The number of respondents was determined until a saturation point was reached, ie, at a moment during the analysis of the data where the same themes are recurring, and no new insights are given by additional sources of data. Data were gathered from the respondents via an in-depth interview as they narrate their experiences and feelings freely with as little help from the primary investigator as possible. Open-ended questions were employed to encourage the respondents to freely share their experiences. Voice recording was done to capture all the necessary data. The interview had no time limit until all the information was exhausted by the participant. Analysis of information was started when data saturation was reached.
Transcripts of the voice recording provided the main focus of analysis. The transcripts were read and re-read following the steps proposed by Colaizzi to get the feel of sharing. Colaizzi's strategy in descriptive phenomenology will be useful to exhaust all description about the phenomenon being studied. Meanings were extracted and highlighted from the respondents’ experiences to get certain themes. These were then summarized to deduce the phenomenology.[12-14] To ensure the truthfulness and trustworthiness of data collected, member checking procedures were done.
Semi-structured interviews were conducted with six residents and two fellows who are all trainees at the University of Santo Tomas Hospital. Seven were female, and one was male. Their mean age was 30 years old.
The interviews generated 25 pages and 838 transcription lines of experiences. From these, the researchers read and re-read the transcriptions to get a grasp of the experiences. A total of 222 significant statements were generated. Meanings and statements of the same essence were grouped into categories. These were further refined into theme clusters and emergent themes to get the actual phenomenon of the study.
Upon re-analyzing and redefining the theme clusters, it was observed that a ‘first generation’ physician undergoes multiple facets of transition during his journey to becoming a specialist, from how he was before towards what he has become now.
The transitioning statements about “What I Was and What I Am” among first generation Filipino physicians through the lens of Rites of Passage centered on the following themes:
The Intending Facet / Purpose: From Uncertainty Towards Redefinition
The theme is purpose-centered and describes the feeling of discomfort that a ‘first generation’ physician felt during his journey. It is accompanied by a sense of inadequacy but nevertheless he knows that he has to overcome these as he regains his bearings and
Being the first physician of the family, he is expected to oblige with such responsibilities that may be overwhelming during the early phases of training. Family and relatives asked questions and he was still unsure about how to answer. He felt distressed.
“Relatives would ask me about what medicine or remedy is best for their condition” – AL
“When someone at home is sick, even simply with cough and cold, since I am studying medicine, they ask me for medical advice. Actually, even neighbors ask me [for medical advice]. They’re actually expecting a lot from me.” – JA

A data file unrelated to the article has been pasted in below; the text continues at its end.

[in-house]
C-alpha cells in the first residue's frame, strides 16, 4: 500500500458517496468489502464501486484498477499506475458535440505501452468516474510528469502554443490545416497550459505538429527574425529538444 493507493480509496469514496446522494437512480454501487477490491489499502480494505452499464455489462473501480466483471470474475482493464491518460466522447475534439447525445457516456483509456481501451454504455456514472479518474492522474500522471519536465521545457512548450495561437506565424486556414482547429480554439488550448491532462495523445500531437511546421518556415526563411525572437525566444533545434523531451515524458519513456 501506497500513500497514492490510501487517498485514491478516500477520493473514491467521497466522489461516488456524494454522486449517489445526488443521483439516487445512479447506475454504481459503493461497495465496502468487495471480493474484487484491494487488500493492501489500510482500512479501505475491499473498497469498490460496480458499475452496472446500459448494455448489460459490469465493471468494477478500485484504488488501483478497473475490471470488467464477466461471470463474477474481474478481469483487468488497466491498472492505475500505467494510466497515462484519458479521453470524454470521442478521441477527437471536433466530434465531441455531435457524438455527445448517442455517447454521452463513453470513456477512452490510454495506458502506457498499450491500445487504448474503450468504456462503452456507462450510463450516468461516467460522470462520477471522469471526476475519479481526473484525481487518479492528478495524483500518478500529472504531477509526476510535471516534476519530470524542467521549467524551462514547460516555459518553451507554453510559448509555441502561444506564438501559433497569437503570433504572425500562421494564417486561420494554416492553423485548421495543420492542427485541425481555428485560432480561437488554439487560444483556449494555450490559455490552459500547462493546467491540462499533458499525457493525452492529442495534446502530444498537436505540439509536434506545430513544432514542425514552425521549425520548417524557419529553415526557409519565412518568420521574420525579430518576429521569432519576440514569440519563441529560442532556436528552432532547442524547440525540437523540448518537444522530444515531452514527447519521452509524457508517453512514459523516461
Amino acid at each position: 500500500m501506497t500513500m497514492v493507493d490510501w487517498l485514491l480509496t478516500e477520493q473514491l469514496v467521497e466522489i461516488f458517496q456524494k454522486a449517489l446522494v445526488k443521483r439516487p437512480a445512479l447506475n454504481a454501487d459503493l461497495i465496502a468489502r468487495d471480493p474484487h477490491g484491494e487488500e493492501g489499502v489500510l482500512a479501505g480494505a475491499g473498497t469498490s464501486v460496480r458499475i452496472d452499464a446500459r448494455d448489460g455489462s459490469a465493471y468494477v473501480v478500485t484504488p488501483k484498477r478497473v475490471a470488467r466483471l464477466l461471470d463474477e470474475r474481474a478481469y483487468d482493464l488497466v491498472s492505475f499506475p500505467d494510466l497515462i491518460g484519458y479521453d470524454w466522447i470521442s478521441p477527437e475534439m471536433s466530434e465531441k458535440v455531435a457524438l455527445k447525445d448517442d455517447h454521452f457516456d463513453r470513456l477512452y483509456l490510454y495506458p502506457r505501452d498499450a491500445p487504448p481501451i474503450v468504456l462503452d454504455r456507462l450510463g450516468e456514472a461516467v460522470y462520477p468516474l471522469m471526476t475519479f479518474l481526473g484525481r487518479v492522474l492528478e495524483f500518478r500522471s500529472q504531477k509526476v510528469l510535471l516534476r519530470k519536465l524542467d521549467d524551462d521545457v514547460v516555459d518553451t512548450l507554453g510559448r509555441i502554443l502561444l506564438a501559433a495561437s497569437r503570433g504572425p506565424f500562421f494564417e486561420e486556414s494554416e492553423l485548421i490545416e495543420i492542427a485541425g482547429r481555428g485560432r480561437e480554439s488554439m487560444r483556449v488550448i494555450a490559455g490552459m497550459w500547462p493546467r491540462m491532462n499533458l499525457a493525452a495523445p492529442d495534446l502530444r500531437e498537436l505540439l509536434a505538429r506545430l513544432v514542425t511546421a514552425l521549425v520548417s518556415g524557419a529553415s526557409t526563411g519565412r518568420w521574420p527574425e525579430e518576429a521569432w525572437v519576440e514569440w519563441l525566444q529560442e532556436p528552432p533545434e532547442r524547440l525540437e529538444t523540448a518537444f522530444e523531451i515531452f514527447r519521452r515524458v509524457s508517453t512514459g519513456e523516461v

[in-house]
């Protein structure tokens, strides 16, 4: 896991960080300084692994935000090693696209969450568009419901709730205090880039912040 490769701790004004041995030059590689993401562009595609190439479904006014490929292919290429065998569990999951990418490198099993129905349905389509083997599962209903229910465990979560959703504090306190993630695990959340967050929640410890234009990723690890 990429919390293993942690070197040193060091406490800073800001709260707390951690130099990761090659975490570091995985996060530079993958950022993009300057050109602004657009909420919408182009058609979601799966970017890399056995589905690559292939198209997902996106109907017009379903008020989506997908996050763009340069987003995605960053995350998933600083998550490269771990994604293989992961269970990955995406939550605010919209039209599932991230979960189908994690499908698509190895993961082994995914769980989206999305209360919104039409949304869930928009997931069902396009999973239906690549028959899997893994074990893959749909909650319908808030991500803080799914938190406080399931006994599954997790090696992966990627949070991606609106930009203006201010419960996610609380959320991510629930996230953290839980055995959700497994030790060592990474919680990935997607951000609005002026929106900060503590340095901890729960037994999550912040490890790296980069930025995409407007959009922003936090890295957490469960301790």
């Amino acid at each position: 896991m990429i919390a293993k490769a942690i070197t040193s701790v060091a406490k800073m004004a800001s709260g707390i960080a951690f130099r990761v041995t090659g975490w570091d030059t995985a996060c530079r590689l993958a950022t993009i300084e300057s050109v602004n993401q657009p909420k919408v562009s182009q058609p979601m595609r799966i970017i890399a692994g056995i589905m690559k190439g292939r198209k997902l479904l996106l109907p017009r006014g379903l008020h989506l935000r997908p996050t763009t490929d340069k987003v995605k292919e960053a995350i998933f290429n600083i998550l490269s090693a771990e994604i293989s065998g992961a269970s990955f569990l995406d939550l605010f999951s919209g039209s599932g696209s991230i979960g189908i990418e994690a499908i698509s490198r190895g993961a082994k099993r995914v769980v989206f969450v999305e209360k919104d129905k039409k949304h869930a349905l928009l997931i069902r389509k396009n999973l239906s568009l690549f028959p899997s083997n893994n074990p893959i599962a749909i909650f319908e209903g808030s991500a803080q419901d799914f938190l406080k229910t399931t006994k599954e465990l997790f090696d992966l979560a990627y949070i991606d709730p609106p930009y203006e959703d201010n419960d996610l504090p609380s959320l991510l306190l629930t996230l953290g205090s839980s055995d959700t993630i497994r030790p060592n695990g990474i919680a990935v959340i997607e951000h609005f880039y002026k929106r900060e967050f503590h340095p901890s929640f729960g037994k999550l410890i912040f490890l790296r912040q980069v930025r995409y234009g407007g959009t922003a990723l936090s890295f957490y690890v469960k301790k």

He developed a fear of disappointing his family. He got disappointed with himself for mistakes that he committed.
“There was an instance when I was in medical school when it felt like I’ve let myself down. My cousin went home from the States and eventually developed pneumonia here. I felt disappointed because I was not able to detect it.” – AG
At an early stage in his journey, he was burdened already on deciding general health concerns of the family.
“I had an uncle with Stage 4 Lung Cancer. Most of the decision-making were given to me because I was the only one who understood Medicine. I know that the prognosis is poor. When he was brought to the hospital, he needed to be intubated. My relatives let me decide.” – JN
He developed dystonic emotions about being a physician to his family.
“I panicked so much when it was my dad. I was still a clerk back then. I felt that my judgments and thinking get clouded whenever immediate family members get sick.” – JN
“When confronted with what looks like a stroke. I panicked. I don’t know how to respond. All I know is bring someone with a stroke to the hospital.” – RO
“When they ask me a question, I have to answer them, to satisfy their concern.” – AL
As time passed by, despite the discomforts, he realized that he was gradually being redefined to someone capable of treating and helping his family because of the knowledge and skills he acquired through extensive academic and clinical training. He then sensed a change of how his family saw him.
“I am entrusted with the decision-making regarding health concerns because I am the one from the medical field and understands best.” – JN
“When they have health concerns, they call me.” – JN
“I decided to have my father undergo cardiac bypass surgery.” – LL
The Thinking Facet / Process: From Perplexity Towards Conviction
A ‘first generation’ physician initially has insecurities. He would hesitate to offer his help because he felt a lack in knowledge to treat a patient, may it be a family member or relative or others. In times that his family asks for help or opinion, he questions his current status: I am still in training, right? Am I a physician already? Why don’t I feel like a physician yet? He was perplexed.
“There is still a lot I have to learn.”– AL
“All I know are theoretical information.” – AG
“If only people know the amount of knowledge I have now, that it is still not enough.” – JA